_Her husband, Todd, twice registered as a member of the Alaskan Independence Party, a fierce states' rights group that wants to turn all federal lands in Alaska back to the state. Sarah Palin herself never registered as a member of the party, according to state officials, though party members said she attended a 1994 convention with her husband.

_The state legislature is investigating whether she had Alaska's public safety commissioner fired after he refused to dismiss a state trooper who had divorced Palin's sister. Lawyer Thomas Van Flein said he is representing Palin both personally and in her official capacity as governor. He can bill the state up to $95,000.

_Palin opposed the U.S. government's listing of a variety of animals as endangered, including the polar bear and the beluga whale, both of which inhabit areas also rich in oil and natural gas.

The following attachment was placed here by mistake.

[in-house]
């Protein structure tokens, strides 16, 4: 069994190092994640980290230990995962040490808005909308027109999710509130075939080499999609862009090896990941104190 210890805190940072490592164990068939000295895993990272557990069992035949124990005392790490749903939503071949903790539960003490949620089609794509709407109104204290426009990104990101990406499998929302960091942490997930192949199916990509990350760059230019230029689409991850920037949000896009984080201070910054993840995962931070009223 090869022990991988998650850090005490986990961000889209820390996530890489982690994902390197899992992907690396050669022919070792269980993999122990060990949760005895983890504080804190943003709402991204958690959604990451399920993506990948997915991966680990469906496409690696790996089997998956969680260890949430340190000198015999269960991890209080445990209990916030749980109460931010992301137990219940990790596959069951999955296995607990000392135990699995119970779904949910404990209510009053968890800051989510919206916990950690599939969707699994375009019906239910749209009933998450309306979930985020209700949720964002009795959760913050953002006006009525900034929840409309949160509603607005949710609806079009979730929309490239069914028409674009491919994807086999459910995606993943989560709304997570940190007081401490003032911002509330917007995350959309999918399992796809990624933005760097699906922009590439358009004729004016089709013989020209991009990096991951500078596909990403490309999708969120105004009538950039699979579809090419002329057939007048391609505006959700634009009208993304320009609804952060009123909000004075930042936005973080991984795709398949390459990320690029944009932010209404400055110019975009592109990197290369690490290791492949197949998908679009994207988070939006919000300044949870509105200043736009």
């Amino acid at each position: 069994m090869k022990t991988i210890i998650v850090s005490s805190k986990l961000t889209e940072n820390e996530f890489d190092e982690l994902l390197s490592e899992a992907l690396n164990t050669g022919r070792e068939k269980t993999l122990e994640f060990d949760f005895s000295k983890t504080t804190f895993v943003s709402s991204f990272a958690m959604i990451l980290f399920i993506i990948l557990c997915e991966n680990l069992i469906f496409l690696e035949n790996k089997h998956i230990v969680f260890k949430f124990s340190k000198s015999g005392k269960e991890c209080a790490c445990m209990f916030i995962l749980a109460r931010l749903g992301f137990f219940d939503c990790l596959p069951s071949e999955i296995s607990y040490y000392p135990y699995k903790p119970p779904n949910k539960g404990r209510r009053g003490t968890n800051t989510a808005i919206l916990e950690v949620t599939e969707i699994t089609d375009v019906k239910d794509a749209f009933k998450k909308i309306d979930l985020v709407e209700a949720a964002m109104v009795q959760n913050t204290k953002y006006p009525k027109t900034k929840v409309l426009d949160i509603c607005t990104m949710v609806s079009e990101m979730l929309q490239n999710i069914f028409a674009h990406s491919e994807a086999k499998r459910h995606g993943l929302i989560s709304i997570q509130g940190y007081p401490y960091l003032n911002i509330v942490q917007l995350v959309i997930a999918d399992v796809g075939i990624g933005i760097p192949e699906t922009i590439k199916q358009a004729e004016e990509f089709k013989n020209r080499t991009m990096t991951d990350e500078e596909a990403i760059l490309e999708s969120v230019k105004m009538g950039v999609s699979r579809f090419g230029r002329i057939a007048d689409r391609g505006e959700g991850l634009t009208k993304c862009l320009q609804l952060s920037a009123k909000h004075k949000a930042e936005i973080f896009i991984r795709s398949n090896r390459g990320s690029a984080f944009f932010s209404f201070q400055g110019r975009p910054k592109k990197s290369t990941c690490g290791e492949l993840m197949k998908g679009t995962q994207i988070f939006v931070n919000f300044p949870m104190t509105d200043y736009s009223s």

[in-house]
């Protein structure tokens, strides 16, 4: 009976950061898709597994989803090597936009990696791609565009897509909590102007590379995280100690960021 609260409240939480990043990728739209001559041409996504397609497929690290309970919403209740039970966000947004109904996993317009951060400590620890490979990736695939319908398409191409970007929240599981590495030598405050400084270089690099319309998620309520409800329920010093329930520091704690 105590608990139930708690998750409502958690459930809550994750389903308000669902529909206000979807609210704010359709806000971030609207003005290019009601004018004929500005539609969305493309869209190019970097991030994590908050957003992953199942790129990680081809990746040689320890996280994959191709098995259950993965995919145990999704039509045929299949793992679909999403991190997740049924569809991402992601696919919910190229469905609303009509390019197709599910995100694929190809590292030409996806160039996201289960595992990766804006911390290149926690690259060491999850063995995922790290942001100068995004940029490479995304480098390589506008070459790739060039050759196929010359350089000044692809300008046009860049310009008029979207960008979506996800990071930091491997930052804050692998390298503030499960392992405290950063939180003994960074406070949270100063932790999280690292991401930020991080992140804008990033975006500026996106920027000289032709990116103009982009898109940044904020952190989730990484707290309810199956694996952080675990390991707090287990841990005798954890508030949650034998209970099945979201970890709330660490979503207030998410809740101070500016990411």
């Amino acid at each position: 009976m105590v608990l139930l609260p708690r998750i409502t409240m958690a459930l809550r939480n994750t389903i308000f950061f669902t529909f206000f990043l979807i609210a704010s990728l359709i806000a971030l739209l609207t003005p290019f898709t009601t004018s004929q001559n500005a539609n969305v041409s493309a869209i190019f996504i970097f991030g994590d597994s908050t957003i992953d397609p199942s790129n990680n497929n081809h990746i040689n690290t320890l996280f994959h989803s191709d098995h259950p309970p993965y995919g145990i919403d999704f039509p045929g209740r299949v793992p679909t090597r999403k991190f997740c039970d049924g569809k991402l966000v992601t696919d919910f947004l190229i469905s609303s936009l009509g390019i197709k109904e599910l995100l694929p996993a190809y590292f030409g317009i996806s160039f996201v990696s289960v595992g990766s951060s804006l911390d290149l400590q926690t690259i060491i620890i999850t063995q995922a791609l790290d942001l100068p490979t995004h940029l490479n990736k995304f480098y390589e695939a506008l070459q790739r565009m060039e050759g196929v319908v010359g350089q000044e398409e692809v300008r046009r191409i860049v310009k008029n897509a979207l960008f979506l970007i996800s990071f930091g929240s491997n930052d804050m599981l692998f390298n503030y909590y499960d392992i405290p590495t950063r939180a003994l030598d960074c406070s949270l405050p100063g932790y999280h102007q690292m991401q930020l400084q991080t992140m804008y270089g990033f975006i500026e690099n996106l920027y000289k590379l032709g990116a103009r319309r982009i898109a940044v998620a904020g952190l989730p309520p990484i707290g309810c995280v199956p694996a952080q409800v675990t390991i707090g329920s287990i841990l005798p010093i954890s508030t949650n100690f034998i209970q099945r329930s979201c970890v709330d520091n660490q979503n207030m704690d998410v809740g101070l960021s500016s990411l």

_Palin previously acknowledged she smoked marijuana but said in a 2006 interview she no longer used the drug. "I can't claim a Bill Clinton and say that I never inhaled," she said.

_ Palin's management style has come under scrutiny. When taking over as mayor of Wasilla, she asked top officials to submit resignation letters, resulting in several departures, including that of the police chief. The chief claimed it was because he supported her opponent in the mayor's race.

_Under her leadership this year, Alaska asked for almost $300 per person in requests for pet projects from Stevens, one of McCain's top adversaries. That's more than any other state received, per person, from Congress.